Cripple Creek and Victor

Cripple Creek and neighboring Victor, the sites of Colorado’s last and greatest mining boom, were vibrant gold mining camps in the 1890s and early 1900s that left behind numerous historic buildings and mining structures, many of which can be seen on local ghost walk and history tours as well as self-guided walking, biking and hiking trails listed on the Trails of Gold website. Local attractions include the Cripple Creek Historical Museum, the Outlaws and Lawmen Jail Museum, and the historic Butte Theatre, which is one only a handful of theaters in the country that still offers live melodramas. Other attractions include the Cripple Creek & Victor Narrow Gauge Railroad. Nearby campgrounds include the Cripple Creek KOA Holiday, the highest KOA campground in the world with an elevation of 10,000 feet.


Initially settled in 1859, Breckenridge is widely known as a picturesque ski town. But like other Colorado mining towns, it is a National Historic Landmark with numerous historic buildings and attractions, including Barney Ford Museum, Edwin Carter Museum, the Breckenridge Sawmill Museum, Briggle House and Alice Milne House. Guided tours are available for many local historical sites. Nearby campgrounds include Tiger Run Resort.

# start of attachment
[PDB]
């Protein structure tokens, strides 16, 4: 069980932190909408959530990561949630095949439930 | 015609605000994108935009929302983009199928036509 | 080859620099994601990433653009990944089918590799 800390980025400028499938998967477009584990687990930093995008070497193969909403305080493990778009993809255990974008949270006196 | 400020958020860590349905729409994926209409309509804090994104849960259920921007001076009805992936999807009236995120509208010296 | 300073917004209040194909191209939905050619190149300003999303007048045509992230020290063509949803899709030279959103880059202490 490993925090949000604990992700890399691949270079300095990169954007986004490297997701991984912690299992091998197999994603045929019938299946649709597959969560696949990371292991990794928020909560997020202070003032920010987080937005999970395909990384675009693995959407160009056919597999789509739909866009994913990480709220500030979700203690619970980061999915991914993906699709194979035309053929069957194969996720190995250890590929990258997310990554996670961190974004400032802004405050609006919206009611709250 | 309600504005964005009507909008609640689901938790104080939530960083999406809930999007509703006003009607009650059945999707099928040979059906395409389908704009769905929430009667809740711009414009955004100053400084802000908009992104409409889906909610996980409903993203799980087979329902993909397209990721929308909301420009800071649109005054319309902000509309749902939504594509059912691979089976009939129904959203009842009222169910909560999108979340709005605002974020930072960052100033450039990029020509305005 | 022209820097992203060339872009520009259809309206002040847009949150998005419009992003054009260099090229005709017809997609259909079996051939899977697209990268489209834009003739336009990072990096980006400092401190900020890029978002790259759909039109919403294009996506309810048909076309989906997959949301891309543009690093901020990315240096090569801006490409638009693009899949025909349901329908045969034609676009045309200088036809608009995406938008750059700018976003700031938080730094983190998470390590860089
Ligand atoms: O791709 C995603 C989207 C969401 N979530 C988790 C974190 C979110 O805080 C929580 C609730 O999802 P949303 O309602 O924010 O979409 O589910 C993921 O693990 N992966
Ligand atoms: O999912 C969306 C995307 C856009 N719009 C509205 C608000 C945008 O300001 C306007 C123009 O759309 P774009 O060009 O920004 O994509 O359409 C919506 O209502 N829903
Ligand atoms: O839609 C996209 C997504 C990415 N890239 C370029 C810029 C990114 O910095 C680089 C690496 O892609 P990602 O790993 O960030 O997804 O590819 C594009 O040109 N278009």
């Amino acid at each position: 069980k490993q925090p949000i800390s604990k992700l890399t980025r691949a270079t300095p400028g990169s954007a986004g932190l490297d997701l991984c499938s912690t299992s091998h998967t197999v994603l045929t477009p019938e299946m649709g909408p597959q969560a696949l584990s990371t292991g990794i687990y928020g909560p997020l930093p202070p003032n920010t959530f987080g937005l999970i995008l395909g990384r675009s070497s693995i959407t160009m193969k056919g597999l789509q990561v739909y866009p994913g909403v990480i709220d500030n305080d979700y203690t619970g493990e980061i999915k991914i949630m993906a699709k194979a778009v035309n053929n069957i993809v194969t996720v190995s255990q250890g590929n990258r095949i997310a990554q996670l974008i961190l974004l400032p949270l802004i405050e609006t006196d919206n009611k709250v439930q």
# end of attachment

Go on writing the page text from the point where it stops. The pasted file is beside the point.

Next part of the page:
RVers who take County Road 3 east from State Route 133 can visit the tiny historic town of Marble, whose beautiful marble was used in the Lincoln Memorial as well as the Tomb of the Unknown Soldier in Washington, D.C. Marble is also where you’ll find the famous Crystal Mill and the Yule Marble Quarry. Area campgrounds include Marble Campground.


Incorporated in 1872, Ouray was named after the Ute Indian Chief who worked to peacefully resolve conflicts involving white prospectors and Ute Indians in Colorado in the 1800s. Historic reminders of Ouray’s mining heydays include the Beaumont Hotel, Wright’s Opera House, and the St. Elmo Hotel. But while Ouray was initially a supply center for gold and silver mines, as Colorado’s mining industry declined Ouray found new economic life with the construction of the Million Dollar Highway, otherwise known as U.S. 550, which connects Durango with Ouray in what many describe as one of the most beautiful drives in North America. A National Historic District with 19th century mining homes and Victorian structures, Ouray now promotes itself as the “Switzerland of America.” Local campgrounds include Ouray Riverside Resort and 4J RV Park and Campground.